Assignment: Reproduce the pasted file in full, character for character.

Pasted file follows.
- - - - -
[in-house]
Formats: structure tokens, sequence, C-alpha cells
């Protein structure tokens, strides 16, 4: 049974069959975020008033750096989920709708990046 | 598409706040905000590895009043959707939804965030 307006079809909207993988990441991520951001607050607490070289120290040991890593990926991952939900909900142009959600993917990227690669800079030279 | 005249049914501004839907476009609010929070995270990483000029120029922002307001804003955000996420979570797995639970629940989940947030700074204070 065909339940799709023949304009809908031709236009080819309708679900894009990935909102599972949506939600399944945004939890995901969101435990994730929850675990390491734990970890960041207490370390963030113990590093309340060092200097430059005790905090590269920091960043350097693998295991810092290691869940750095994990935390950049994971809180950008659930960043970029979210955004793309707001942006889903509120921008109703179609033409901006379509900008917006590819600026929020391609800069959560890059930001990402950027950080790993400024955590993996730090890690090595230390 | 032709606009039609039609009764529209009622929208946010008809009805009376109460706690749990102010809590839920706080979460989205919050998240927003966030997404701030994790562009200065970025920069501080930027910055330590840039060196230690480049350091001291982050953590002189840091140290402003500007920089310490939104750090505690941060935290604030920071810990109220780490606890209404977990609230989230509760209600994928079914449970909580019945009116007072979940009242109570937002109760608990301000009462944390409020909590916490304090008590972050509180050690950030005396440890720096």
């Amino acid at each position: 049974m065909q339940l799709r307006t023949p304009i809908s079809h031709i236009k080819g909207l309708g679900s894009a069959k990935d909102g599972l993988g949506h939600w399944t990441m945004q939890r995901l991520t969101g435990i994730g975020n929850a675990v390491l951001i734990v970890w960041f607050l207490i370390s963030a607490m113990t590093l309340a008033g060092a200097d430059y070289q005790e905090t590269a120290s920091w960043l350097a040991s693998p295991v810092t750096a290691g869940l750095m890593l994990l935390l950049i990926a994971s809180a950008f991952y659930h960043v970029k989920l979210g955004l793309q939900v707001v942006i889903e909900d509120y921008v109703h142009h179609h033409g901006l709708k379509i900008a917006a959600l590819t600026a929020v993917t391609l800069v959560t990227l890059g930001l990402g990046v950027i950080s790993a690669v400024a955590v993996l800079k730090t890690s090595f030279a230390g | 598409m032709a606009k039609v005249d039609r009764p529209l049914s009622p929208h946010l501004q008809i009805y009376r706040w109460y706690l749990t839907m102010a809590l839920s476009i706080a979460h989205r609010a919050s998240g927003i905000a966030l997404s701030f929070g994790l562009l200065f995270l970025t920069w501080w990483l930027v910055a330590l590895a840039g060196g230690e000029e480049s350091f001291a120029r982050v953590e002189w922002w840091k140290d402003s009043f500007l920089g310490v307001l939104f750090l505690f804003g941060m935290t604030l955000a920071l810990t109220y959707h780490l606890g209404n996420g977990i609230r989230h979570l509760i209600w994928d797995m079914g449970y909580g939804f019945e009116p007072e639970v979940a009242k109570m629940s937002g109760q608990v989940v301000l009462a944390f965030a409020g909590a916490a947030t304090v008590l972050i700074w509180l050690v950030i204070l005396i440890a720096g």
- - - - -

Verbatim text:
[in-house]
Formats: structure tokens, sequence, C-alpha cells
């Protein structure tokens, strides 16, 4: 049974069959975020008033750096989920709708990046 | 598409706040905000590895009043959707939804965030 307006079809909207993988990441991520951001607050607490070289120290040991890593990926991952939900909900142009959600993917990227690669800079030279 | 005249049914501004839907476009609010929070995270990483000029120029922002307001804003955000996420979570797995639970629940989940947030700074204070 065909339940799709023949304009809908031709236009080819309708679900894009990935909102599972949506939600399944945004939890995901969101435990994730929850675990390491734990970890960041207490370390963030113990590093309340060092200097430059005790905090590269920091960043350097693998295991810092290691869940750095994990935390950049994971809180950008659930960043970029979210955004793309707001942006889903509120921008109703179609033409901006379509900008917006590819600026929020391609800069959560890059930001990402950027950080790993400024955590993996730090890690090595230390 | 032709606009039609039609009764529209009622929208946010008809009805009376109460706690749990102010809590839920706080979460989205919050998240927003966030997404701030994790562009200065970025920069501080930027910055330590840039060196230690480049350091001291982050953590002189840091140290402003500007920089310490939104750090505690941060935290604030920071810990109220780490606890209404977990609230989230509760209600994928079914449970909580019945009116007072979940009242109570937002109760608990301000009462944390409020909590916490304090008590972050509180050690950030005396440890720096």
């Amino acid at each position: 049974m065909q339940l799709r307006t023949p304009i809908s079809h031709i236009k080819g909207l309708g679900s894009a069959k990935d909102g599972l993988g949506h939600w399944t990441m945004q939890r995901l991520t969101g435990i994730g975020n929850a675990v390491l951001i734990v970890w960041f607050l207490i370390s963030a607490m113990t590093l309340a008033g060092a200097d430059y070289q005790e905090t590269a120290s920091w960043l350097a040991s693998p295991v810092t750096a290691g869940l750095m890593l994990l935390l950049i990926a994971s809180a950008f991952y659930h960043v970029k989920l979210g955004l793309q939900v707001v942006i889903e909900d509120y921008v109703h142009h179609h033409g901006l709708k379509i900008a917006a959600l590819t600026a929020v993917t391609l800069v959560t990227l890059g930001l990402g990046v950027i950080s790993a690669v400024a955590v993996l800079k730090t890690s090595f030279a230390g | 598409m032709a606009k039609v005249d039609r009764p529209l049914s009622p929208h946010l501004q008809i009805y009376r706040w109460y706690l749990t839907m102010a809590l839920s476009i706080a979460h989205r609010a919050s998240g927003i905000a966030l997404s701030f929070g994790l562009l200065f995270l970025t920069w501080w990483l930027v910055a330590l590895a840039g060196g230690e000029e480049s350091f001291a120029r982050v953590e002189w922002w840091k140290d402003s009043f500007l920089g310490v307001l939104f750090l505690f804003g941060m935290t604030l955000a920071l810990t109220y959707h780490l606890g209404n996420g977990i609230r989230h979570l509760i209600w994928d797995m079914g449970y909580g939804f019945e009116p007072e639970v979940a009242k109570m629940s937002g109760q608990v989940v301000l009462a944390f965030a409020g909590a916490a947030t304090v008590l972050i700074w509180l050690v950030i204070l005396i440890a720096g």